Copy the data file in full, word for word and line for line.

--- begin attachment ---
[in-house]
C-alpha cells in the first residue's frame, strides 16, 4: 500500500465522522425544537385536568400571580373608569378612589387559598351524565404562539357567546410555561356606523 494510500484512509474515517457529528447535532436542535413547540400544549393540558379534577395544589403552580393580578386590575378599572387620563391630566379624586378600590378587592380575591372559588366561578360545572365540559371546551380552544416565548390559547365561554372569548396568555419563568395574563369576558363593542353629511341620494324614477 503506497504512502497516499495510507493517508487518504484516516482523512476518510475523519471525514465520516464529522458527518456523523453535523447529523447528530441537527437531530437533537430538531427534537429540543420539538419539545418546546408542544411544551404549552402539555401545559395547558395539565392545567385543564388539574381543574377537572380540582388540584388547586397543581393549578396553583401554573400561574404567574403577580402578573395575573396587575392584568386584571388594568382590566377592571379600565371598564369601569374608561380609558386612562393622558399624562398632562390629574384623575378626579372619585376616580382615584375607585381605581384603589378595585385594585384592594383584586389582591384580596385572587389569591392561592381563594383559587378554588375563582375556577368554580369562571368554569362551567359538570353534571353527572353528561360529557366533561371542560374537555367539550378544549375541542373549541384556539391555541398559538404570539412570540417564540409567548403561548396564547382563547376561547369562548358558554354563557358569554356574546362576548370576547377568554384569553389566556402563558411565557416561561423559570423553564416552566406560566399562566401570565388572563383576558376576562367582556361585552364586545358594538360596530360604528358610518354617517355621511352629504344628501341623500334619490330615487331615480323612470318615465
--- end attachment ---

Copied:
[in-house]
C-alpha cells in the first residue's frame, strides 16, 4: 500500500465522522425544537385536568400571580373608569378612589387559598351524565404562539357567546410555561356606523 494510500484512509474515517457529528447535532436542535413547540400544549393540558379534577395544589403552580393580578386590575378599572387620563391630566379624586378600590378587592380575591372559588366561578360545572365540559371546551380552544416565548390559547365561554372569548396568555419563568395574563369576558363593542353629511341620494324614477 503506497504512502497516499495510507493517508487518504484516516482523512476518510475523519471525514465520516464529522458527518456523523453535523447529523447528530441537527437531530437533537430538531427534537429540543420539538419539545418546546408542544411544551404549552402539555401545559395547558395539565392545567385543564388539574381543574377537572380540582388540584388547586397543581393549578396553583401554573400561574404567574403577580402578573395575573396587575392584568386584571388594568382590566377592571379600565371598564369601569374608561380609558386612562393622558399624562398632562390629574384623575378626579372619585376616580382615584375607585381605581384603589378595585385594585384592594383584586389582591384580596385572587389569591392561592381563594383559587378554588375563582375556577368554580369562571368554569362551567359538570353534571353527572353528561360529557366533561371542560374537555367539550378544549375541542373549541384556539391555541398559538404570539412570540417564540409567548403561548396564547382563547376561547369562548358558554354563557358569554356574546362576548370576547377568554384569553389566556402563558411565557416561561423559570423553564416552566406560566399562566401570565388572563383576558376576562367582556361585552364586545358594538360596530360604528358610518354617517355621511352629504344628501341623500334619490330615487331615480323612470318615465